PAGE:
Treatment of obesity starts with comprehensive lifestyle management (ie, diet, physical activity, behavior modification), which should include the following:
- Self-monitoring of caloric intake and physical activity
- Goal setting
- Stimulus control
- Nonfood rewards
- Relapse prevention
As with all chronic medical conditions, effective management of obesity must be based on a partnership between a highly motivated patient and a committed team of health professionals. This team may include the physician, a psychologist or psychiatrist, physical and exercise therapists, dietitians, and other subspecialists, depending on the comorbidities of the individual patient. Scientific evidence indicates that multidisciplinary programs reliably produce and sustain modest weight loss between 5% and 10% for the long-term.
In January, 2015, the Endocrine Society released new guidelines on the treatment of obesity to include the following:
- Diet, exercise, and behavioral modification should be included in all obesity management approaches for body mass index (BMI) of 25 kg/m2 or higher. Other tools, such as pharmacotherapy for BMI of 27 kg/m2 or higher with comorbidity or BMI over 30 kg/m2 and bariatric surgery for BMI of 35 kg/m2 with comorbidity or BMI over 40 kg/m2, should be used as adjuncts to behavioral modification to reduce food intake and increase physical activity when this is possible.
- Drugs may amplify adherence to behavior change and may improve physical functioning such that increased physical activity is easier in those who cannot exercise initially. Patients who have a history of being unable to successfully lose and maintain weight and who meet label indications are candidates for weight loss medications.
- To promote long-term weight maintenance, the use of approved weight loss medication (over no pharmacological therapy) is suggested to ameliorate comorbidities and amplify adherence to behavior changes, which may improve physical functioning and allow for greater physical activity in individuals with a BMI of 30 kg/m2 or higher or in individuals with a BME of 27 kg/m2 and at least one associated comorbid medical condition (eg, hypertension, dyslipidemia, type 2 diabetes mellitus, and obstructive sleep apnea).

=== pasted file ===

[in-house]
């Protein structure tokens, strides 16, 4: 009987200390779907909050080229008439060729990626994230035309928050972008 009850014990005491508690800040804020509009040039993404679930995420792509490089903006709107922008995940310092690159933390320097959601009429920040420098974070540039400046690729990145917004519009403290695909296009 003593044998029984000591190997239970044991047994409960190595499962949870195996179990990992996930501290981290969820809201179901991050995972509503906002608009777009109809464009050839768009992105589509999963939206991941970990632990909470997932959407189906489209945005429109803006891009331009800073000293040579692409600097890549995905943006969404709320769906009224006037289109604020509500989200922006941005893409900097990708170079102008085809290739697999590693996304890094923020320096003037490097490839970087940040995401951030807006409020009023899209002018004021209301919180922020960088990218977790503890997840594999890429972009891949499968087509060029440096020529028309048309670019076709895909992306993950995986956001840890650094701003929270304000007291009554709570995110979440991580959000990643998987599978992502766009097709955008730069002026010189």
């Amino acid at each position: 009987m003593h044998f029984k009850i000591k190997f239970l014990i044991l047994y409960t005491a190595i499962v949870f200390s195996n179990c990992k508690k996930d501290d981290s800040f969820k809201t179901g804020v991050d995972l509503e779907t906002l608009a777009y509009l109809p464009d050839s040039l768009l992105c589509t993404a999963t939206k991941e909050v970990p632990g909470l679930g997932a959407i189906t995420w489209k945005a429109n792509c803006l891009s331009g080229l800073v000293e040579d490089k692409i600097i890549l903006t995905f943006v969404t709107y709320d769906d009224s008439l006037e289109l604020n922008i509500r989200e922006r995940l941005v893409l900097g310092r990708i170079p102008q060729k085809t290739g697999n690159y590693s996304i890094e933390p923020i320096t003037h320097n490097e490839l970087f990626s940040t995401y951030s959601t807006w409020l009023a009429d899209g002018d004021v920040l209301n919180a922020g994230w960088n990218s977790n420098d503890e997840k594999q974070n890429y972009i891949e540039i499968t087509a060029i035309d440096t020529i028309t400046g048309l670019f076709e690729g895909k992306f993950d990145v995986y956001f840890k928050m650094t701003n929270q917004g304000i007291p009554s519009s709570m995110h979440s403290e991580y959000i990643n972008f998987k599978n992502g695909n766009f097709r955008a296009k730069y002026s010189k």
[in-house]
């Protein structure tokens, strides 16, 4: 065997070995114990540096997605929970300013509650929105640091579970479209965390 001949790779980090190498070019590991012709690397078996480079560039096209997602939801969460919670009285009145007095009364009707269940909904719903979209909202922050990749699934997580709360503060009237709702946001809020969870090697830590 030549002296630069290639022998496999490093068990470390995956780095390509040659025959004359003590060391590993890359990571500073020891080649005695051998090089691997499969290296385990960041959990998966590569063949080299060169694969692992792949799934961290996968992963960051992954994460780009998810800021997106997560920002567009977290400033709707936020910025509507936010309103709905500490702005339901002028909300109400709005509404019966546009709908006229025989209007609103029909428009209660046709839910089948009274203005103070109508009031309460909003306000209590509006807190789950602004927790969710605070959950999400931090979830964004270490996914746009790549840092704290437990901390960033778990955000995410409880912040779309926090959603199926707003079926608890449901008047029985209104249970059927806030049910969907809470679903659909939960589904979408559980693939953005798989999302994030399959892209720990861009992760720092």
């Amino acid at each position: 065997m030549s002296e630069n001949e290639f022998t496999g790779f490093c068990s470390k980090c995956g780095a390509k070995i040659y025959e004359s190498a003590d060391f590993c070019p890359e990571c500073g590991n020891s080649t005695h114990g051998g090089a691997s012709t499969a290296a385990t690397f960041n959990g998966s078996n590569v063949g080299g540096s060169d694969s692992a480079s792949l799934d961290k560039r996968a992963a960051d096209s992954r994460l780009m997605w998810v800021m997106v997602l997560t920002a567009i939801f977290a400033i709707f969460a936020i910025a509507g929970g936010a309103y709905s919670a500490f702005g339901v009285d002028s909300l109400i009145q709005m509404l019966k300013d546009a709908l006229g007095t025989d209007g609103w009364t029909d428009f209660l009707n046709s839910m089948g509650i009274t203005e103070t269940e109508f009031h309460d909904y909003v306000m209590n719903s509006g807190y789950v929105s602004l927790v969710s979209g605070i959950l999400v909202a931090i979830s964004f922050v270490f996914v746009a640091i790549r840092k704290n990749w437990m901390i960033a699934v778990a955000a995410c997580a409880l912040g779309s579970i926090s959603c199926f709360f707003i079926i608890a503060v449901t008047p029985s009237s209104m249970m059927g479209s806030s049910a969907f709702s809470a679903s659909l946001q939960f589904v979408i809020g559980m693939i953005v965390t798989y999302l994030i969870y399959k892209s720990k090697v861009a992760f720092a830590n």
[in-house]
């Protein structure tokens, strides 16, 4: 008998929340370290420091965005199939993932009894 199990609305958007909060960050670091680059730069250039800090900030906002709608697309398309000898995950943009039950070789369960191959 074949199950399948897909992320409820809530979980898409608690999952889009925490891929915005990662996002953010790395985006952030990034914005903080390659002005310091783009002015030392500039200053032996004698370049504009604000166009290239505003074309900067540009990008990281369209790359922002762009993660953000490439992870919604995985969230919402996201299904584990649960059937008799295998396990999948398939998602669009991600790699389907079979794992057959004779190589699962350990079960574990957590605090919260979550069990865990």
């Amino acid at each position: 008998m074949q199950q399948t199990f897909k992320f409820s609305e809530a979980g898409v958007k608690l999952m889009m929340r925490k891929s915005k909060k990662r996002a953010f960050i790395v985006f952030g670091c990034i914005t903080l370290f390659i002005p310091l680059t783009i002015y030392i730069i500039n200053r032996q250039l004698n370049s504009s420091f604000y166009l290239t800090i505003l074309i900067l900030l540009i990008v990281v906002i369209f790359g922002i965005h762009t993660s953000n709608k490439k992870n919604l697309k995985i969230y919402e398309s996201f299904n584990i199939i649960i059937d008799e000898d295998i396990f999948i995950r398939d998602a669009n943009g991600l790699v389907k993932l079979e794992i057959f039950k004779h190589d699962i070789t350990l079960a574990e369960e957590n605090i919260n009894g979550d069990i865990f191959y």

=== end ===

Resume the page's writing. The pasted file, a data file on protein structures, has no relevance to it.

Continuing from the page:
- If a patient’s response to a weight loss medication is deemed effective (weight loss of 5% or more of body weight at 3 mo) and safe, it is recommended that the medication be continued. If deemed ineffective (weight loss less than 5% at 3 mo) or if there are safety or tolerability issues at any time, it is recommended that the medication be discontinued and alternative medications or referral for alternative treatment approaches be considered.
- In patients with type 2 diabetes mellitus who are overweight or obese, antidiabetic medications that have additional actions to promote weight loss (such as glucagon-like peptide-1 [GLP-1] analogs or sodium-glucose-linked transporter-2 [SGLT-2] inhibitors) are suggested, in addition to the first-line agent for type 2 diabetes mellitus and obesity, metformin.
- In obese patients with type 2 diabetes mellitus who require insulin therapy, at least one of the following is suggested: metformin, pramlintide, or GLP-1 agonists to mitigate associated weight gain due to insulin. The first-line insulin for this type of patient should be basal insulin. This is preferable to using either insulin alone or insulin with sulfonylurea.
- Angiotensin-converting enzyme (ACE) inhibitors, angiotensin receptor blockers (ARBs), and calcium channel blockers, rather than beta-adrenergic blockers, should be considered as first-line therapy for hypertension in patients with type 2 diabetes mellitus who are obese.
- In women with a BMI of 27 kg/m2 or more with comorbidities or a BMI of 30 kg/m2 or more, seeking contraception, oral contraceptives are suggested over injectable medications because of weight gain with injectables, provided that women are well informed about the risks and benefits (ie, oral contraceptives are not contraindicated).